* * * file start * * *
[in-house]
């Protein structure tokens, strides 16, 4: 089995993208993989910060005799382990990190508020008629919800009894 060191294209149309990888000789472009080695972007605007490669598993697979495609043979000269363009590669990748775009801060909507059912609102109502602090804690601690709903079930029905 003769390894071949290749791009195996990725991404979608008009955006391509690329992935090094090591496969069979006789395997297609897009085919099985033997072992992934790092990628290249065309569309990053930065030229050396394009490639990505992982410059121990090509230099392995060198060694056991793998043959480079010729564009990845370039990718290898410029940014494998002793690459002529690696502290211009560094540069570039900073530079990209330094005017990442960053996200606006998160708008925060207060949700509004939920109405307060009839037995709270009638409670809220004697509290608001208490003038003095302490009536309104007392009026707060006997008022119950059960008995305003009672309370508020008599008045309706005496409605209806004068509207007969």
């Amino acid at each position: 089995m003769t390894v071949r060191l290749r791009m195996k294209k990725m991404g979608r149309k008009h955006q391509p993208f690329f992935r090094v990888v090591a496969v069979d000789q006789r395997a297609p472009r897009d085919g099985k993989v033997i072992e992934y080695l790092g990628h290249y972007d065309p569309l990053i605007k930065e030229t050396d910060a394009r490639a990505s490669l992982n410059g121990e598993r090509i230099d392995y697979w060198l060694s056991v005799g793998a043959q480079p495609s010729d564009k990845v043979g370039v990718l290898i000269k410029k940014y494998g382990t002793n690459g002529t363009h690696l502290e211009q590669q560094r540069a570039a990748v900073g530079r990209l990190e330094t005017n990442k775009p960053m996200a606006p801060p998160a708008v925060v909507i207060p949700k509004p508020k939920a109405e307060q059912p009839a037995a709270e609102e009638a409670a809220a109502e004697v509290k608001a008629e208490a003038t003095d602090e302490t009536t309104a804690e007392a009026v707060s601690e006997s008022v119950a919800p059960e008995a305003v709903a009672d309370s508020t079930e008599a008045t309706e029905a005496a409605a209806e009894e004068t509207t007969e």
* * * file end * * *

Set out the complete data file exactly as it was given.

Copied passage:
[in-house]
């Protein structure tokens, strides 16, 4: 089995993208993989910060005799382990990190508020008629919800009894 060191294209149309990888000789472009080695972007605007490669598993697979495609043979000269363009590669990748775009801060909507059912609102109502602090804690601690709903079930029905 003769390894071949290749791009195996990725991404979608008009955006391509690329992935090094090591496969069979006789395997297609897009085919099985033997072992992934790092990628290249065309569309990053930065030229050396394009490639990505992982410059121990090509230099392995060198060694056991793998043959480079010729564009990845370039990718290898410029940014494998002793690459002529690696502290211009560094540069570039900073530079990209330094005017990442960053996200606006998160708008925060207060949700509004939920109405307060009839037995709270009638409670809220004697509290608001208490003038003095302490009536309104007392009026707060006997008022119950059960008995305003009672309370508020008599008045309706005496409605209806004068509207007969």
């Amino acid at each position: 089995m003769t390894v071949r060191l290749r791009m195996k294209k990725m991404g979608r149309k008009h955006q391509p993208f690329f992935r090094v990888v090591a496969v069979d000789q006789r395997a297609p472009r897009d085919g099985k993989v033997i072992e992934y080695l790092g990628h290249y972007d065309p569309l990053i605007k930065e030229t050396d910060a394009r490639a990505s490669l992982n410059g121990e598993r090509i230099d392995y697979w060198l060694s056991v005799g793998a043959q480079p495609s010729d564009k990845v043979g370039v990718l290898i000269k410029k940014y494998g382990t002793n690459g002529t363009h690696l502290e211009q590669q560094r540069a570039a990748v900073g530079r990209l990190e330094t005017n990442k775009p960053m996200a606006p801060p998160a708008v925060v909507i207060p949700k509004p508020k939920a109405e307060q059912p009839a037995a709270e609102e009638a409670a809220a109502e004697v509290k608001a008629e208490a003038t003095d602090e302490t009536t309104a804690e007392a009026v707060s601690e006997s008022v119950a919800p059960e008995a305003v709903a009672d309370s508020t079930e008599a008045t309706e029905a005496a409605a209806e009894e004068t509207t007969e």